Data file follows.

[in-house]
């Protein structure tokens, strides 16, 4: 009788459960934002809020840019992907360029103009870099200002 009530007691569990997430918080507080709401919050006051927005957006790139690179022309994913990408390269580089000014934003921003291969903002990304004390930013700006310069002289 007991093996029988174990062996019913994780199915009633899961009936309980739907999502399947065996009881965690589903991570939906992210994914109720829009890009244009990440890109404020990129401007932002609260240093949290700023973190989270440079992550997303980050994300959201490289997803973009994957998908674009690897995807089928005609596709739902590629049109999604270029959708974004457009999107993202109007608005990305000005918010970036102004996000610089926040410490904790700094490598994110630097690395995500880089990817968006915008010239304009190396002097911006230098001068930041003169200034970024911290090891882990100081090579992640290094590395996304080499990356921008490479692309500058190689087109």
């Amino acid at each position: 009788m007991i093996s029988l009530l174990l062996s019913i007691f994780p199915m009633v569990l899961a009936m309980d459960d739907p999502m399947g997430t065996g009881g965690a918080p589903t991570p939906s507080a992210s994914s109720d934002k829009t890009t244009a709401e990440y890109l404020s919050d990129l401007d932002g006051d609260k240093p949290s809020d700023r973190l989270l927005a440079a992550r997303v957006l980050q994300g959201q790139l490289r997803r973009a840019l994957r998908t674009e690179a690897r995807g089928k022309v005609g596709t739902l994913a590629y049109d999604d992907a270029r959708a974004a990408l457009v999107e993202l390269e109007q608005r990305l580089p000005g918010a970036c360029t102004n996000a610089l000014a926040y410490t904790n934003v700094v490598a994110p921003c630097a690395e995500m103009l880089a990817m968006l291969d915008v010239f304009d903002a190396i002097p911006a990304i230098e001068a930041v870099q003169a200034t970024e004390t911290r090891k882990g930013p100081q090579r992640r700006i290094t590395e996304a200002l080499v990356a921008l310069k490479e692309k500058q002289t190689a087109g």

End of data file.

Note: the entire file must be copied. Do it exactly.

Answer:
[in-house]
């Protein structure tokens, strides 16, 4: 009788459960934002809020840019992907360029103009870099200002 009530007691569990997430918080507080709401919050006051927005957006790139690179022309994913990408390269580089000014934003921003291969903002990304004390930013700006310069002289 007991093996029988174990062996019913994780199915009633899961009936309980739907999502399947065996009881965690589903991570939906992210994914109720829009890009244009990440890109404020990129401007932002609260240093949290700023973190989270440079992550997303980050994300959201490289997803973009994957998908674009690897995807089928005609596709739902590629049109999604270029959708974004457009999107993202109007608005990305000005918010970036102004996000610089926040410490904790700094490598994110630097690395995500880089990817968006915008010239304009190396002097911006230098001068930041003169200034970024911290090891882990100081090579992640290094590395996304080499990356921008490479692309500058190689087109």
């Amino acid at each position: 009788m007991i093996s029988l009530l174990l062996s019913i007691f994780p199915m009633v569990l899961a009936m309980d459960d739907p999502m399947g997430t065996g009881g965690a918080p589903t991570p939906s507080a992210s994914s109720d934002k829009t890009t244009a709401e990440y890109l404020s919050d990129l401007d932002g006051d609260k240093p949290s809020d700023r973190l989270l927005a440079a992550r997303v957006l980050q994300g959201q790139l490289r997803r973009a840019l994957r998908t674009e690179a690897r995807g089928k022309v005609g596709t739902l994913a590629y049109d999604d992907a270029r959708a974004a990408l457009v999107e993202l390269e109007q608005r990305l580089p000005g918010a970036c360029t102004n996000a610089l000014a926040y410490t904790n934003v700094v490598a994110p921003c630097a690395e995500m103009l880089a990817m968006l291969d915008v010239f304009d903002a190396i002097p911006a990304i230098e001068a930041v870099q003169a200034t970024e004390t911290r090891k882990g930013p100081q090579r992640r700006i290094t590395e996304a200002l080499v990356a921008l310069k490479e692309k500058q002289t190689a087109g």